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1989 ford fiesta ghia
As reported in the April issue, the new Ford Fiesta has now arrived in a fanfare of publicity, but it is basically a shopping car in three or five-door guise. With the demise of the XR2 until the arrival of a higher-performing injected version in September, the only Fiesta currently of interest to the driver with sporting pretensions is the 1.6S. The new model is quite different in size and shape from its predecessor, and whereas the XR2 stood out from the rest of the range with its use of sporty body styling appendages, the 1.6S is more subtle in its approach, although it too has the front and rear spoilers and front fog lamps.
Under the bonnet is Ford's new 90 horsepower 1.6 engine which has endowed the car with a fairly healthy performance, comparable with the old XR2. The only drawback is that it delivers the goods in a fairly raucous fashion, especially at higher revs, which a little sound-proofing under the bonnet would have helped dampen. Although I was never able to substantiate the claimed top speed of 108 mph, I did clock 112 mph on the speedometer and achieve 0-60 mph in just under 9.5 seconds.
The addition of a 14mm rollbar, unique to this model, has improved the car's handling over that of its more pedestrian brethren and it was notably more stable under hard cornering. The ride is obviously a little harder but not uncomfortable. Around town in particular the suspension absorbs the bumps quite efficiently,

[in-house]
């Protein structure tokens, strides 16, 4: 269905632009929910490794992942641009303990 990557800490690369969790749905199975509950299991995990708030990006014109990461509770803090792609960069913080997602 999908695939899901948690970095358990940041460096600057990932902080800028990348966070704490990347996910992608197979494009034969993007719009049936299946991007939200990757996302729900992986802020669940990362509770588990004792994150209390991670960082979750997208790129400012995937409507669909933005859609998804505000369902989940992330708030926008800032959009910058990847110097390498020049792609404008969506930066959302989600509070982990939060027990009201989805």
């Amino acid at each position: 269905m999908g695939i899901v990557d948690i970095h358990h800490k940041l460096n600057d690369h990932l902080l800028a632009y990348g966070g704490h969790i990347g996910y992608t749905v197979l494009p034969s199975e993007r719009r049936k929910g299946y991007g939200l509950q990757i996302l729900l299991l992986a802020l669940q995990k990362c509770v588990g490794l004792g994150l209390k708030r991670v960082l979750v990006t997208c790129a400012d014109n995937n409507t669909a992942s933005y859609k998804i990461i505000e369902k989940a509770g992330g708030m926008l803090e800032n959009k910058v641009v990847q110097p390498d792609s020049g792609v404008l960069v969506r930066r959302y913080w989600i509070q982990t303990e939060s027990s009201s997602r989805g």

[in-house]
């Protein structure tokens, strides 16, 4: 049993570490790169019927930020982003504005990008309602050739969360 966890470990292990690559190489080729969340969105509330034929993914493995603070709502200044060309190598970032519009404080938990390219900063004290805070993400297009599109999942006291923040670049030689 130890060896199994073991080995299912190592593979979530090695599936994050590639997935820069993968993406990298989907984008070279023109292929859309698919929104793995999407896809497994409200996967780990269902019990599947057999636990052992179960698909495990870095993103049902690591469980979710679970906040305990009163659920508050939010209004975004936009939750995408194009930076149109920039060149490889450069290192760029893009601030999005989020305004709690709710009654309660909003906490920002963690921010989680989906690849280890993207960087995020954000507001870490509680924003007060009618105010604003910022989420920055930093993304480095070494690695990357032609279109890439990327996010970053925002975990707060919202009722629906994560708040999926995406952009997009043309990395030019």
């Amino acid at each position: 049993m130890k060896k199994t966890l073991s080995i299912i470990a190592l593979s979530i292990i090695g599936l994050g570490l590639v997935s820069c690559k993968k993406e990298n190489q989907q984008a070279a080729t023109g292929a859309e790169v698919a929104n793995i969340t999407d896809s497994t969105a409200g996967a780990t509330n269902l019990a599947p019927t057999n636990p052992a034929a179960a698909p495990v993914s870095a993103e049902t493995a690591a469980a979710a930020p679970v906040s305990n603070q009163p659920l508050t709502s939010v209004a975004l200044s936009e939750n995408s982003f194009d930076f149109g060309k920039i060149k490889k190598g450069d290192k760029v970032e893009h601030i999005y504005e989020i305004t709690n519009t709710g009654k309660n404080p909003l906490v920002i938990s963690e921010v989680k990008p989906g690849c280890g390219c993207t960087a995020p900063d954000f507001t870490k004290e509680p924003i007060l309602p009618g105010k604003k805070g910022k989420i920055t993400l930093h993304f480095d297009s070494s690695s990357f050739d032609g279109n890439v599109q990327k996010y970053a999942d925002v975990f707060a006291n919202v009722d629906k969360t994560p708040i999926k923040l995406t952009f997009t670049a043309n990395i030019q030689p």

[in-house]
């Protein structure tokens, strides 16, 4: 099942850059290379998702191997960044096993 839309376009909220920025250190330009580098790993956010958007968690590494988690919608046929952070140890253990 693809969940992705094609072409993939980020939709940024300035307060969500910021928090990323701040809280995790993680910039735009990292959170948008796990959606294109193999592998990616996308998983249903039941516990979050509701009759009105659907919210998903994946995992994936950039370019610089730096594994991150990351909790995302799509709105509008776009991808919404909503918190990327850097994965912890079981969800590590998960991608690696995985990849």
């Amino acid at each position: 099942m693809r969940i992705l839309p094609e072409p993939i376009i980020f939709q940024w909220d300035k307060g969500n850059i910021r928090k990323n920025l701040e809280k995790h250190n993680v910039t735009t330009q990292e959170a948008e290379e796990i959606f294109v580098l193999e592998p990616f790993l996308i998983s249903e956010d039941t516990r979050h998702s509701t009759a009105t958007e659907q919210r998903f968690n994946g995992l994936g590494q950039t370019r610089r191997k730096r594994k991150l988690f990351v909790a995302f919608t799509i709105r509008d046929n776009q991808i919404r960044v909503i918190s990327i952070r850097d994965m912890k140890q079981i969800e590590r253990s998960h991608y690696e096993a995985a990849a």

With a car of this nature it is often the gearbox which is the deciding factor on assessing its merit on an everyday driving basis. Apart from a car not starting there are few things worse than a baulky gearchange whether in traffic conditions or on the open road when one wishes to extract the most from the engine. Full marks to Ford, for the gearbox is light and smooth.
On the 1.6S ABS is sensibly fitted as standard, the brakes themselves standing up to some severe tests without any sign of fade.
Central locking is another welcome addition on a car in this price-bracket, while a couple of other thoughtful items include a petrol gauge which always records the amount of fuel in the tank even when the ignition is off and a switch on the central console to open the hatch which for safety reasons becomes inoperative when the ignition is on. The bonnet-release catch is under the steering column, with the secondary catch under the bonnet lip easy to use.
With a manual sunroof, electric windows, digital clock, padded steering wheel, good ergonomics and comfortable seats, this is generally a driver-friendly car and although I was not particularly endeared to it neither did I leave it with a sigh of relief. To offset its lack of street cred this competent Eurobox is reliable, efficient and quite pleasurable to drive, which at £8033 makes it good value for money. WPK